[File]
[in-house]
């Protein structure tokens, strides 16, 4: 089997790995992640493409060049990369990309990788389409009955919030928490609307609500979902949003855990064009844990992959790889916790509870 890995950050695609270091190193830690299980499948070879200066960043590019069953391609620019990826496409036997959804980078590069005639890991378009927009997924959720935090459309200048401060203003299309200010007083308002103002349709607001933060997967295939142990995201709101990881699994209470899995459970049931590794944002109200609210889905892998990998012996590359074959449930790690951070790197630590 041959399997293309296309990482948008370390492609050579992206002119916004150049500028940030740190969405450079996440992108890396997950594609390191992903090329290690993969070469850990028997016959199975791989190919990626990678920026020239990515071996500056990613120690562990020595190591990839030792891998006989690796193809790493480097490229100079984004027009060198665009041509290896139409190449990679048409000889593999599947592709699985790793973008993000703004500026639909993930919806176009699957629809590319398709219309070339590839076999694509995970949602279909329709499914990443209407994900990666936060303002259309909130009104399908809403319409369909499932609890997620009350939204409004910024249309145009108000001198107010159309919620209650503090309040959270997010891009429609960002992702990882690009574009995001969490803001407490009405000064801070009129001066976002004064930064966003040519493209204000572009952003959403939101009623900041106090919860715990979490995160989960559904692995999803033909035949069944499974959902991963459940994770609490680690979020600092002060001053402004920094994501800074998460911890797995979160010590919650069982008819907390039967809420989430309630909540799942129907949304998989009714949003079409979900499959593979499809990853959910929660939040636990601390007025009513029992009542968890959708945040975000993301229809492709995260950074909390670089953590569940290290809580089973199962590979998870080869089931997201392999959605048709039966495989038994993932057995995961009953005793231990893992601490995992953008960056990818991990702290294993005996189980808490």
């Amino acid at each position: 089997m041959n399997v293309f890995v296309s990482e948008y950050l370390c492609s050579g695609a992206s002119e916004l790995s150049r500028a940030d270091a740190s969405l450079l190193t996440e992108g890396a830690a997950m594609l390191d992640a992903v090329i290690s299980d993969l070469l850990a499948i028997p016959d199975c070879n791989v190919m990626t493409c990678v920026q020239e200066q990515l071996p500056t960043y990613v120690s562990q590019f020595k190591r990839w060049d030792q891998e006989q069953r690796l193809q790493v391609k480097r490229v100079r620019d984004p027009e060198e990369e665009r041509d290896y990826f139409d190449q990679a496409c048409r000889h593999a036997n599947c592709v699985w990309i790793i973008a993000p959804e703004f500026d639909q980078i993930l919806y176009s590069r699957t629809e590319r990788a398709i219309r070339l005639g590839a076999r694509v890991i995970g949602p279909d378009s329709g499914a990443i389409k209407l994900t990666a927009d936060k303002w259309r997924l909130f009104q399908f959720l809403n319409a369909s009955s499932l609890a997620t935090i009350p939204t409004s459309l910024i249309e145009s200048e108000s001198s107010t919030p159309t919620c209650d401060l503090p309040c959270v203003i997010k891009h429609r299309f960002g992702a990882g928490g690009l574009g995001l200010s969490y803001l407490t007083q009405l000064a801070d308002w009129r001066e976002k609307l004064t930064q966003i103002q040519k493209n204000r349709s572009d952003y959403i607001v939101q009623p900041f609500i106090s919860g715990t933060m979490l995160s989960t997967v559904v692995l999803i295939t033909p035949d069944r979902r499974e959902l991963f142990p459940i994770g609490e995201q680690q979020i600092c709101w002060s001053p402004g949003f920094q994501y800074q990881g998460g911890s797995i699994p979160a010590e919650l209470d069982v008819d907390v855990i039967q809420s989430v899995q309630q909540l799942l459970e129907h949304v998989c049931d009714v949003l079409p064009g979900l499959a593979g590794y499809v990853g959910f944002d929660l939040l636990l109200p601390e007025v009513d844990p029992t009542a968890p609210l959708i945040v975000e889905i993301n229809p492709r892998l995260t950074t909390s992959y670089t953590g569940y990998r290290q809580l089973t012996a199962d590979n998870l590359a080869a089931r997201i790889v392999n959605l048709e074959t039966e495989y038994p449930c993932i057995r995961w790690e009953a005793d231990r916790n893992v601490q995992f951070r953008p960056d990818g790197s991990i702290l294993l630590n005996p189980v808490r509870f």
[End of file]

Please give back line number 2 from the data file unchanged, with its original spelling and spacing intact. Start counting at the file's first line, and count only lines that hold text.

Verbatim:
């Protein structure tokens, strides 16, 4: 089997790995992640493409060049990369990309990788389409009955919030928490609307609500979902949003855990064009844990992959790889916790509870 890995950050695609270091190193830690299980499948070879200066960043590019069953391609620019990826496409036997959804980078590069005639890991378009927009997924959720935090459309200048401060203003299309200010007083308002103002349709607001933060997967295939142990995201709101990881699994209470899995459970049931590794944002109200609210889905892998990998012996590359074959449930790690951070790197630590 041959399997293309296309990482948008370390492609050579992206002119916004150049500028940030740190969405450079996440992108890396997950594609390191992903090329290690993969070469850990028997016959199975791989190919990626990678920026020239990515071996500056990613120690562990020595190591990839030792891998006989690796193809790493480097490229100079984004027009060198665009041509290896139409190449990679048409000889593999599947592709699985790793973008993000703004500026639909993930919806176009699957629809590319398709219309070339590839076999694509995970949602279909329709499914990443209407994900990666936060303002259309909130009104399908809403319409369909499932609890997620009350939204409004910024249309145009108000001198107010159309919620209650503090309040959270997010891009429609960002992702990882690009574009995001969490803001407490009405000064801070009129001066976002004064930064966003040519493209204000572009952003959403939101009623900041106090919860715990979490995160989960559904692995999803033909035949069944499974959902991963459940994770609490680690979020600092002060001053402004920094994501800074998460911890797995979160010590919650069982008819907390039967809420989430309630909540799942129907949304998989009714949003079409979900499959593979499809990853959910929660939040636990601390007025009513029992009542968890959708945040975000993301229809492709995260950074909390670089953590569940290290809580089973199962590979998870080869089931997201392999959605048709039966495989038994993932057995995961009953005793231990893992601490995992953008960056990818991990702290294993005996189980808490």